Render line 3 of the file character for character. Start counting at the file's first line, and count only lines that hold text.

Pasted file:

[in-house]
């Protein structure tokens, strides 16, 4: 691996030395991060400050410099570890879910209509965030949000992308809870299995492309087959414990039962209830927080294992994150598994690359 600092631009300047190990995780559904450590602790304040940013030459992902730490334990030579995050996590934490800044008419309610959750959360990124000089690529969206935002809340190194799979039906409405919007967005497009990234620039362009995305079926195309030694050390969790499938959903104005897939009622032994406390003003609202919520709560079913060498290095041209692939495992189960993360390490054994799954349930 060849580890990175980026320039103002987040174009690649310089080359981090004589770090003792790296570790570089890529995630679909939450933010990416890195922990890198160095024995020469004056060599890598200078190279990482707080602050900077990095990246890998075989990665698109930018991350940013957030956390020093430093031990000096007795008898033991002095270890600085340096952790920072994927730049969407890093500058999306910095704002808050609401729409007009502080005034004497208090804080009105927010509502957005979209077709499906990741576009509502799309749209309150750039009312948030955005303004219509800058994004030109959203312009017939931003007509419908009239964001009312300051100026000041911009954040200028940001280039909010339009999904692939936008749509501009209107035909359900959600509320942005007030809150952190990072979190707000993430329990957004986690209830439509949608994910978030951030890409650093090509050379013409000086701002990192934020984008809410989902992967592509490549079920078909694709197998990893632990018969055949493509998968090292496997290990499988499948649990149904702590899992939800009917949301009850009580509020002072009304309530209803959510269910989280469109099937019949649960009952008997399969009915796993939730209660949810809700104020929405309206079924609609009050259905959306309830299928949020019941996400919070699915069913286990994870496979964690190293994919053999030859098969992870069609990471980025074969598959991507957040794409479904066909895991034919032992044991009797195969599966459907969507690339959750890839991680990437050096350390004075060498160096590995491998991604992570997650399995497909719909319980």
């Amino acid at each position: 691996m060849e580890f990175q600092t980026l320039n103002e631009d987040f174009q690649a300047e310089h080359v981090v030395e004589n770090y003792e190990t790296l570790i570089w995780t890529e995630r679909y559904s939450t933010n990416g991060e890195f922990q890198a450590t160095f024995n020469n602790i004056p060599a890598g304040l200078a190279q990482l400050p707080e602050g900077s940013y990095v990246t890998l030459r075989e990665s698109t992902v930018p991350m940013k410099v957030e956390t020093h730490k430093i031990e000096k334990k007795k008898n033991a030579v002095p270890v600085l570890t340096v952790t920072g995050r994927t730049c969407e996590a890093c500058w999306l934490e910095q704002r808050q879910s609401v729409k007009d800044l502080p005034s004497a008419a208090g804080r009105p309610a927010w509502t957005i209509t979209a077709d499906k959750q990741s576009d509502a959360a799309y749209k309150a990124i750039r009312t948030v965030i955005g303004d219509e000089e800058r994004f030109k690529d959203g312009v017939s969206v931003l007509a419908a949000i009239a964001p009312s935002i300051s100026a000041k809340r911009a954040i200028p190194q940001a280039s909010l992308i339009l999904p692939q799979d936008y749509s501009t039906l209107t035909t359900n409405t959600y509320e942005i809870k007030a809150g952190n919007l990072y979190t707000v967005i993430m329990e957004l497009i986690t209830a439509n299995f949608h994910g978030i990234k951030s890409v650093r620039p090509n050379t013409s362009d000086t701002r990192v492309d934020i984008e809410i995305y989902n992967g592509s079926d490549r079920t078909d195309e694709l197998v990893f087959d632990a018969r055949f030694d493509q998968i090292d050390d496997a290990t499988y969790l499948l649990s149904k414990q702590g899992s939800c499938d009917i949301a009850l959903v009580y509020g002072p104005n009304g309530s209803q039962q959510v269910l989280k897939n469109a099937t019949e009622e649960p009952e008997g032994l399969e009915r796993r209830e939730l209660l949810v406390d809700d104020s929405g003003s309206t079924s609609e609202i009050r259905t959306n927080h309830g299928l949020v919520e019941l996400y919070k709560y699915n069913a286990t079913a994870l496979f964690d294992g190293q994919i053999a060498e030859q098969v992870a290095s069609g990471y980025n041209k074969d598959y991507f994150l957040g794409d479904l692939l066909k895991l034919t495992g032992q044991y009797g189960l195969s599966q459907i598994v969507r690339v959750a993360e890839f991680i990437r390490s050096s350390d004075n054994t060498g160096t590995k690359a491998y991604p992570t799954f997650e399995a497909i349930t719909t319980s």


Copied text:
């Amino acid at each position: 691996m060849e580890f990175q600092t980026l320039n103002e631009d987040f174009q690649a300047e310089h080359v981090v030395e004589n770090y003792e190990t790296l570790i570089w995780t890529e995630r679909y559904s939450t933010n990416g991060e890195f922990q890198a450590t160095f024995n020469n602790i004056p060599a890598g304040l200078a190279q990482l400050p707080e602050g900077s940013y990095v990246t890998l030459r075989e990665s698109t992902v930018p991350m940013k410099v957030e956390t020093h730490k430093i031990e000096k334990k007795k008898n033991a030579v002095p270890v600085l570890t340096v952790t920072g995050r994927t730049c969407e996590a890093c500058w999306l934490e910095q704002r808050q879910s609401v729409k007009d800044l502080p005034s004497a008419a208090g804080r009105p309610a927010w509502t957005i209509t979209a077709d499906k959750q990741s576009d509502a959360a799309y749209k309150a990124i750039r009312t948030v965030i955005g303004d219509e000089e800058r994004f030109k690529d959203g312009v017939s969206v931003l007509a419908a949000i009239a964001p009312s935002i300051s100026a000041k809340r911009a954040i200028p190194q940001a280039s909010l992308i339009l999904p692939q799979d936008y749509s501009t039906l209107t035909t359900n409405t959600y509320e942005i809870k007030a809150g952190n919007l990072y979190t707000v967005i993430m329990e957004l497009i986690t209830a439509n299995f949608h994910g978030i990234k951030s890409v650093r620039p090509n050379t013409s362009d000086t701002r990192v492309d934020i984008e809410i995305y989902n992967g592509s079926d490549r079920t078909d195309e694709l197998v990893f087959d632990a018969r055949f030694d493509q998968i090292d050390d496997a290990t499988y969790l499948l649990s149904k414990q702590g899992s939800c499938d009917i949301a009850l959903v009580y509020g002072p104005n009304g309530s209803q039962q959510v269910l989280k897939n469109a099937t019949e009622e649960p009952e008997g032994l399969e009915r796993r209830e939730l209660l949810v406390d809700d104020s929405g003003s309206t079924s609609e609202i009050r259905t959306n927080h309830g299928l949020v919520e019941l996400y919070k709560y699915n069913a286990t079913a994870l496979f964690d294992g190293q994919i053999a060498e030859q098969v992870a290095s069609g990471y980025n041209k074969d598959y991507f994150l957040g794409d479904l692939l066909k895991l034919t495992g032992q044991y009797g189960l195969s599966q459907i598994v969507r690339v959750a993360e890839f991680i990437r390490s050096s350390d004075n054994t060498g160096t590995k690359a491998y991604p992570t799954f997650e399995a497909i349930t719909t319980s």